(This blog was originally posted on December 8, 2016)
|Photo by Rick Hustead|
A few years ago, as I was switching channels on the television, I happened to catch a couple minutes of a rodeo competition on RFDTV. As I recall, a rider was climbing onto a very large bull, waiting for the chute to open and begin his round. The television announcer started providing a bit of background about the man, including a very interesting detail. Apparently, the rider had recently recovered from a broken scapula (collar bone). However, his posture on the animal indicated that he was subconsciously “protecting” the previously injured area, which could undermine his success during the round, the announcer warned. A doctor had cleared the rider to compete, so the man was obviously healthy, fit and strong enough to ride a bucking bull again. However, the rider’s subconscious mind didn’t completely believe this prognosis, which could undermine his self-confidence and actual ability to ride well and stay safe.
Most of us can probably identify with this phenomenon. Whether we are coming back from a long illness or get hurt participating in a sport or performing a task at work, it’s natural to favor other areas of the body to protect the injured area. Sometimes this means that we assume very strange postures or physical contortions, which ultimately puts undue extra strain on the healthy/intact body part.
We also do this metaphorically to protect ourselves from emotional pain or discomfort, such as following the end of a relationship or loss through bereavement or geographic relocation. We build metaphoric walls around our feelings (hearts), and use sarcasm and even cruel comments to discourage anyone from trying to break through and establish a bond. Have you ever sworn to “never fall in love again” when your true love breaks your heart, or to never buy or adopt another pet after a beloved companion animal has died? These behaviors serve the same purpose: to protect that vulnerable or injured part of ourselves from future pain by blocking off or using defensive behaviors to guard that area from further injury.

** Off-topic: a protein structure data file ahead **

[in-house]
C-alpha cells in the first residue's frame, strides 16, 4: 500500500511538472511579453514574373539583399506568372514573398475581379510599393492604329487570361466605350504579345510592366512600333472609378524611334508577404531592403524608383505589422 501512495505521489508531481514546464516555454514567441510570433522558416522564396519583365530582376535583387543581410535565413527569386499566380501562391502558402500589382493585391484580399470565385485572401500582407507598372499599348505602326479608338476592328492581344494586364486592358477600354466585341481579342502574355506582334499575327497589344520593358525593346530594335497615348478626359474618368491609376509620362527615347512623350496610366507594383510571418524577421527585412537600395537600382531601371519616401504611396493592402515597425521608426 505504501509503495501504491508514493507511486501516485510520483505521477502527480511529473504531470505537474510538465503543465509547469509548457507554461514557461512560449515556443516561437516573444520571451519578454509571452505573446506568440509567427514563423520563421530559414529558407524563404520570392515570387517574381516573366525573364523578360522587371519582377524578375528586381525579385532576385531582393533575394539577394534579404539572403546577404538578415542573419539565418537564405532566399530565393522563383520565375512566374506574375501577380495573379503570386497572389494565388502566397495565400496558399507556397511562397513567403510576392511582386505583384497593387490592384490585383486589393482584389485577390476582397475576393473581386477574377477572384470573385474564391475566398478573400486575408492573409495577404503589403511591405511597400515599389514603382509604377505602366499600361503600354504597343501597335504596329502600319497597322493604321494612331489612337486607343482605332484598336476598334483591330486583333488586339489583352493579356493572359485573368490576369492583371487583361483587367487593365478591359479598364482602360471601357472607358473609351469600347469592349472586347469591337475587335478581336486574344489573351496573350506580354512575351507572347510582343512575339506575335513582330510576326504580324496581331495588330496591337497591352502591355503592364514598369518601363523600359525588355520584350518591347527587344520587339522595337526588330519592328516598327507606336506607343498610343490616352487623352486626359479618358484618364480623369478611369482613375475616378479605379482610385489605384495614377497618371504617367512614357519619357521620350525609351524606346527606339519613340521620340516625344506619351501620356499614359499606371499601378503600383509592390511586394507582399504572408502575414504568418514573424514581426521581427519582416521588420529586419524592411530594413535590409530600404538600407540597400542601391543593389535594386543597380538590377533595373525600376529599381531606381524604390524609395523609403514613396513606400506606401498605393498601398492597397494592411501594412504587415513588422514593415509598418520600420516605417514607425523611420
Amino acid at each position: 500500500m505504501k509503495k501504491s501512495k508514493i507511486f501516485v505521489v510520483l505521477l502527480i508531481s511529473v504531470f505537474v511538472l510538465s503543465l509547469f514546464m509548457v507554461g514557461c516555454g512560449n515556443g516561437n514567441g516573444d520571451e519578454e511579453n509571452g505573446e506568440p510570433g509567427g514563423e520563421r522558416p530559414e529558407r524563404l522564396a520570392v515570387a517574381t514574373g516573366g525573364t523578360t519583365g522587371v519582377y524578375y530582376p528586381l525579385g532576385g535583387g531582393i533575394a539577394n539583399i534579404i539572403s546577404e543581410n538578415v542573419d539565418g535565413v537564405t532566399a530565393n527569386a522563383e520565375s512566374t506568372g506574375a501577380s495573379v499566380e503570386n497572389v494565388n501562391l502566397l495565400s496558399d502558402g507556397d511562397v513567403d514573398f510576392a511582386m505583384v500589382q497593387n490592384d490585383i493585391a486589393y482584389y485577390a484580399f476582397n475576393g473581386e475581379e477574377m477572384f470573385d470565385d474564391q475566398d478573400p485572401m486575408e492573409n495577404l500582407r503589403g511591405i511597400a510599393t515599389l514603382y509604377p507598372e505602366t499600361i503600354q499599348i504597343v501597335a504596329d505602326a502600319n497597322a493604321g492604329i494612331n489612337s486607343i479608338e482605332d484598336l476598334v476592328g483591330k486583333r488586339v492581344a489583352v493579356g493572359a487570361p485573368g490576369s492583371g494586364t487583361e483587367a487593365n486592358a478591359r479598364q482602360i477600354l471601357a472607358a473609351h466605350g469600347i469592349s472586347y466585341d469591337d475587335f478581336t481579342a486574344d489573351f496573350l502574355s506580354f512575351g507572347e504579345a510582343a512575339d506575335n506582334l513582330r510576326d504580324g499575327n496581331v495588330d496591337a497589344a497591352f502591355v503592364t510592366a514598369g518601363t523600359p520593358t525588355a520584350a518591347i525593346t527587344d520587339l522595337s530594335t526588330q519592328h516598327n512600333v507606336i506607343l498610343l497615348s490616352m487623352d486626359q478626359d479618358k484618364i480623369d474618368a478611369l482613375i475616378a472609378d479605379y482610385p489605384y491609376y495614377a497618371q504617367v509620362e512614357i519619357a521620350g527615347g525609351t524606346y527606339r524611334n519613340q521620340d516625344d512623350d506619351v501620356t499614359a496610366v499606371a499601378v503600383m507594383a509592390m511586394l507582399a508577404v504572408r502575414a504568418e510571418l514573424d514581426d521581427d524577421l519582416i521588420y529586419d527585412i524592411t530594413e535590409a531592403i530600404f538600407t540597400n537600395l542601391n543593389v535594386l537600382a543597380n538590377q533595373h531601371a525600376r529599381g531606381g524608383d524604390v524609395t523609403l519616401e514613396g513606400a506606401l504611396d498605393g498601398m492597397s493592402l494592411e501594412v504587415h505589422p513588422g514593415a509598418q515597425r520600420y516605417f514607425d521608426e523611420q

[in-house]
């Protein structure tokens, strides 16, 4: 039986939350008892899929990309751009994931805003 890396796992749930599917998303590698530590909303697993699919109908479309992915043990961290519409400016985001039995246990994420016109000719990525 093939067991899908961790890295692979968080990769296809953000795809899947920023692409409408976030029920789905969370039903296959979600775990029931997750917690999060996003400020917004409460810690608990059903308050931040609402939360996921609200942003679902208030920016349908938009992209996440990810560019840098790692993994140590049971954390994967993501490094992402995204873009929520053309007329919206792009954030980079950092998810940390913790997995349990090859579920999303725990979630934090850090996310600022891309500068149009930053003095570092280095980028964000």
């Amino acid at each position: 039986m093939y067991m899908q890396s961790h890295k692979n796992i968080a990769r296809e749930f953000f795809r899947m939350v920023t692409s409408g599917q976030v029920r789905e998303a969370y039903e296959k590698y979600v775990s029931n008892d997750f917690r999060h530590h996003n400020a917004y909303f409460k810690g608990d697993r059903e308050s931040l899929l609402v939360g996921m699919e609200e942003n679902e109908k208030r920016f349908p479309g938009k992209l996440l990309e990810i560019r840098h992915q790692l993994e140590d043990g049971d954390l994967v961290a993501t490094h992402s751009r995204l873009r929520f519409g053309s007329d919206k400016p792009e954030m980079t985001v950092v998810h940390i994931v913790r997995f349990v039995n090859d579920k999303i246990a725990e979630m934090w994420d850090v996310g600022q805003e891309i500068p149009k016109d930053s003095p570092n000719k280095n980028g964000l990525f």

In fact, the desire to avoid emotional pain is so ingrained that the subconscious mind has specific strategies to protect us from these risks. According to Hypnosis Motivation Institute founder John Kappas, Ph.D., an Emotional Sexual individual uses rationality and intellect to distance (separate) him- or herself from a potentially contentious (romantic) situation to protect these vulnerable emotions. The Emotional Sexual person always wants to maintain control, and the best way to do this is to literally “turn off” the feelings or, at very least, to segregate sexual desire from emotional entanglement.
While a Physical Sexual individual uses his or her body (sex) to protect the person from emotional vulnerability, sex and love are often indistinguishable in this person’s mind. If and when this person feels threatened emotionally—in other words, fears rejection by the partner—he or she tends to become very clingy and needy, trying to keep the lover close by and thus “under control.” Of course, these behaviors only push the other person further away and open fresh emotional wounds.
When it comes to recovering from a broken bone or a broken heart, many times the best course for complete recovery is to step back for a little (or long) while and let that real or metaphoric fracture to heal. Loosen the reins or hold you have on that volatile situation; let it run its course without so much intervention but enough confidence in your ability to either stay the course or safely separate from it to ride or love again another day.
Sara R. Fogan, C.Ht. is a certified hypnotherapist based in Southern California. She graduated with honors from the Hypnosis Motivation Institute in 2005. For more information about Calminsense Hypnotherapy® and to set up an appointment, please visit http://www.calminsensehypnotherapy.com/.